When Sheila Linden’s son was asked about his religion, he answered ‘to help if I can, and if I cannot, not to harm.’ Ronald was only 7 years old at the time.
After graduating from McGill, he became a successful economist and lawyer in Toronto. At age 29, Ronald suddenly developed symptoms of carcinoma, and was frequently hospitalized until he tragically lost his battle with brain cancer at age 55.
Ronald’s simple, yet profound words come from his mother Sheila’s life philosophy, which has been a guiding light through the tragic loss of her only child. Ronald’s words will be inscribed at The Neuro’s innovative new Neuro-Palliative care suite ‘Ronny’s Room’ - named in his honour and memory.
Sheila has navigated an incredible life by all accounts. After surviving the Second World War in her youth, she fled the communist regime in Hungary in 1949. She studied medicine in Germany, graduating with high honours. Sheila was 23, and her husband 25, when they arrived in Canada on a refugee ship. She led a successful career as a clinician dedicated to her patients. Her generous nature moved her to travel to India many times, to work alongside Mother Teresa in service of the most destitute.
However, nothing compared to the harrowing experience that she lived through during the eleven days her son was in palliative care in Toronto. For those eleven days, Sheila never left her son’s side. As a mother who watched in horror as her son needlessly suffered, it became her life’s aspiration to do what she could so that other palliative care patients and their families would not have to live what she went through. This is how Sheila’s idea of an innovative and humane approach to neuro-palliative care in a hospital setting came to life.
“My vision is to provide a home-like environment where we honor and respect a patient’s will, their values, preferences, and priorities: find out what they want, invite whom they want, have their own food, have their personal needs met in peaceful and soothing surroundings. I want dignity for patients during the final stages of life,” says Sheila.
“Sheila is the driving force behind this project. She generously provided the bulk of the funding for the suite. Her strong vision and fierce determination inspired our team at The Neuro- myself included, donors, and volunteers to fundraise and champion this initiative. The Neuro strives to put patients first in everything we do – from ensuring they have access to the best possible care, to transforming research through open science in order to accelerate the discovery of new treatments and cures. While we still search for cures, we need to ensure that our patients are treated with dignity throughout their journey from diagnosis of a terminal illness to end of life. Thanks to Sheila and others, we will have a dedicated suite to help us meet the unique needs of neuro-palliative care patients,” says Dr. Guy Rouleau, Director of The Neuro.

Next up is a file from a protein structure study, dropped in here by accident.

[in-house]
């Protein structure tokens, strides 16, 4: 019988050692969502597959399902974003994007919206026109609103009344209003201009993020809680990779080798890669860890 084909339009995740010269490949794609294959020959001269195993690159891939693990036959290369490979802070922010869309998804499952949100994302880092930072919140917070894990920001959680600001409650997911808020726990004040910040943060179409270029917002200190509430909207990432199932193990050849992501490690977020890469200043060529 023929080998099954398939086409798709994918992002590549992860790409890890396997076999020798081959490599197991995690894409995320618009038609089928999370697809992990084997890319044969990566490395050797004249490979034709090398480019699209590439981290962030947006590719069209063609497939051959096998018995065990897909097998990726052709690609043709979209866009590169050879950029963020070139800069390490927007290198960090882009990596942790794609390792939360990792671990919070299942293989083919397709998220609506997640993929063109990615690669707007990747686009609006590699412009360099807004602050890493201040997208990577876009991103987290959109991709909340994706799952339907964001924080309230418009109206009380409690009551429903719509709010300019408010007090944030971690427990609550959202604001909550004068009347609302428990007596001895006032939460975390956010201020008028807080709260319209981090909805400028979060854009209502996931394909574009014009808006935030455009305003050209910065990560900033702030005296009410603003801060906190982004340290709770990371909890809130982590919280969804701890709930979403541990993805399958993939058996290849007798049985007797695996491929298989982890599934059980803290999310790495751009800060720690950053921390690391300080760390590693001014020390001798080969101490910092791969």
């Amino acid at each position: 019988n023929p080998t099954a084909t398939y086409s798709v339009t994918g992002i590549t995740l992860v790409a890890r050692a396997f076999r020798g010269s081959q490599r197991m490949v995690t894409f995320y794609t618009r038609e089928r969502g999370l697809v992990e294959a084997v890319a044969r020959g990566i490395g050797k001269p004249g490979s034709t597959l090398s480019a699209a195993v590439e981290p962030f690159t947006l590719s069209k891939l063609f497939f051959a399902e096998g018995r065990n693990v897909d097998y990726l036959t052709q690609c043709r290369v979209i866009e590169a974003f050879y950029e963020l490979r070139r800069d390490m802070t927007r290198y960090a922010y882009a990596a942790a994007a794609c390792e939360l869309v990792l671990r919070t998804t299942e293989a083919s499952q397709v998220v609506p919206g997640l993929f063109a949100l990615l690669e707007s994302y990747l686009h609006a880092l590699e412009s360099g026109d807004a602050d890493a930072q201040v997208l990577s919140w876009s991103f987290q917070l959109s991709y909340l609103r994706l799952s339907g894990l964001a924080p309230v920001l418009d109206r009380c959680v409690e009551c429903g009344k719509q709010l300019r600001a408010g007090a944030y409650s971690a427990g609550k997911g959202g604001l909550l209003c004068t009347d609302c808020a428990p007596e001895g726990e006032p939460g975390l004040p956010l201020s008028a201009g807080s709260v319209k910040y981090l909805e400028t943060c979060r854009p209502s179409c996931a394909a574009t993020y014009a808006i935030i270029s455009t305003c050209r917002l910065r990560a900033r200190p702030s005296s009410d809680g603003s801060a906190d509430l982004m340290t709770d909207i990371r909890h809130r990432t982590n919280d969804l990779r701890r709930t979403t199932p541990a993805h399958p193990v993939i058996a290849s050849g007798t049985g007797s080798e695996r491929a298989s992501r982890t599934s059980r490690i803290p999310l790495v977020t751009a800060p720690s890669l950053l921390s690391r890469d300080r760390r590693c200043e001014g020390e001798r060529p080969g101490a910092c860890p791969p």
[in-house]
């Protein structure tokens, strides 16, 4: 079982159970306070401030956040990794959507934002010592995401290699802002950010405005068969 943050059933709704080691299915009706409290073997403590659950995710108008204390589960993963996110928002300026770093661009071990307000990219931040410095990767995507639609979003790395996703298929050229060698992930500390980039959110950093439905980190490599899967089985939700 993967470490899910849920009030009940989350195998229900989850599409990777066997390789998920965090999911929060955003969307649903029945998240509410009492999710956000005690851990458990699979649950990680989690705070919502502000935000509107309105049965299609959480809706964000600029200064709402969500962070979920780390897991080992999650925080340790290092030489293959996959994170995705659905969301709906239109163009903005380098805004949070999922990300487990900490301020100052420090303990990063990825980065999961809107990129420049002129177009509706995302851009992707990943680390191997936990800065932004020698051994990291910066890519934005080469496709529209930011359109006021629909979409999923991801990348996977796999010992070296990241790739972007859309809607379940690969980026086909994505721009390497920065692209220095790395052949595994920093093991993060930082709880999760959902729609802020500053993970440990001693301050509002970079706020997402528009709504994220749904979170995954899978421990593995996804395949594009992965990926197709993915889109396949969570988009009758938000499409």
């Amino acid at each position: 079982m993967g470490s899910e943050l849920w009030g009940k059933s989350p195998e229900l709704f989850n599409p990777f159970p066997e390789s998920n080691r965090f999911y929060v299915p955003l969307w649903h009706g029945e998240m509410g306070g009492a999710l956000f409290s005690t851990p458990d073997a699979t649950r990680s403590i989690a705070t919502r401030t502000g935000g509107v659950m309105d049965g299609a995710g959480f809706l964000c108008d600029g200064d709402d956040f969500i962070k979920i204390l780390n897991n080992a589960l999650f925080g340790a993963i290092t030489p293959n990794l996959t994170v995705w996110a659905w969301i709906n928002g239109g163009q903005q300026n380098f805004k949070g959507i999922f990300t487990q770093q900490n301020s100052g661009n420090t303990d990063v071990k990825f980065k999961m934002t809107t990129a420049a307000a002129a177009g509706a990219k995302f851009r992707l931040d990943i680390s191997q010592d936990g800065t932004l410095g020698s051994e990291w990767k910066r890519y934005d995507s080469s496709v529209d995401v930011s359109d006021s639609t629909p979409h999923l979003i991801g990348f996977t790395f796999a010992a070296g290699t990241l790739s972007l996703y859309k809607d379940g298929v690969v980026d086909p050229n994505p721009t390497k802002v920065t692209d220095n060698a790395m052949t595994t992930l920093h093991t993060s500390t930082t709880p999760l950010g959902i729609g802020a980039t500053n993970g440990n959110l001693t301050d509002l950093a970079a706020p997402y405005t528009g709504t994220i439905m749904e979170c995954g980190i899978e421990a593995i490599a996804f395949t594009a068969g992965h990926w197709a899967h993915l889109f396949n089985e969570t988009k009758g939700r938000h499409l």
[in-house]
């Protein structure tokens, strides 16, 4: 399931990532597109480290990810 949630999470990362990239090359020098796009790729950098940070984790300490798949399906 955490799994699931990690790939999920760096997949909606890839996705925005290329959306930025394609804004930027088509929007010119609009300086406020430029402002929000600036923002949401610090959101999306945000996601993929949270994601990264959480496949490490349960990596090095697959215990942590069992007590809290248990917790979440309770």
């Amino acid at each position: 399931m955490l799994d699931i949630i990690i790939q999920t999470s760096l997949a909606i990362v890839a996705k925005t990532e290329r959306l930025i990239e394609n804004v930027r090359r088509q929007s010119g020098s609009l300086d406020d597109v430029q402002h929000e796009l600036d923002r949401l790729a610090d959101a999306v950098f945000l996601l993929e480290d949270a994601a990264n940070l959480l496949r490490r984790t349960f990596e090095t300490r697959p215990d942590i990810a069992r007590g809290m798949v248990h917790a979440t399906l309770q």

The new neuro-palliative care suite will ensure a patient-centered approach. Every element of the plan and design supports Sheila’s vision: the L-shaped suite with large windows will bring in ample amounts of natural light, carefully chosen furnishings, lighting, décor, plants and noise reduction measures. The suite will provide patients and loved ones with a comfortable environment in which to gather, share a meal, and spend their remaining time together.
Prior to giving to The Neuro, Sheila supported numerous initiatives. One day, a friend and long-time supporter of The Neuro said to her ‘You believe in The Neuro’s mission – give there!’ This made perfect sense to Sheila because during the years of her professional career, she came to know and admire The Neuro’s mission. Many years later when she learned the terrible news that her son had a brain tumour, and flew back to Montreal in a panic, neurosurgeon Dr. Gilles Bertrand was waiting for her at The Neuro. He immediately wrapped his arms around her and said ‘you have my shoulder to lean on.’
“This was the beginning of my deep and abiding love for The Neuro,” says Sheila. “Today, there are three main things that motivate me to support the work of The Neuro. First, the scientific brilliance and deep humanity of the people working there. Second, the fact that The Neuro is openly sharing research data. As a physician, I understand how important Open Science is in improving medical treatments. Third, The Neuro is international - people from all over the world and walks of life are peacefully and productively working together to achieve things that are only possible when there is a diversity of perspectives. All towards the common goal of doing something important for humanity.”
Now Sheila Linden is giving back to the world the gift that she got from life - the love for her only son - by creating an incredible impact that will bring comfort and give dignity to so many patients and their families.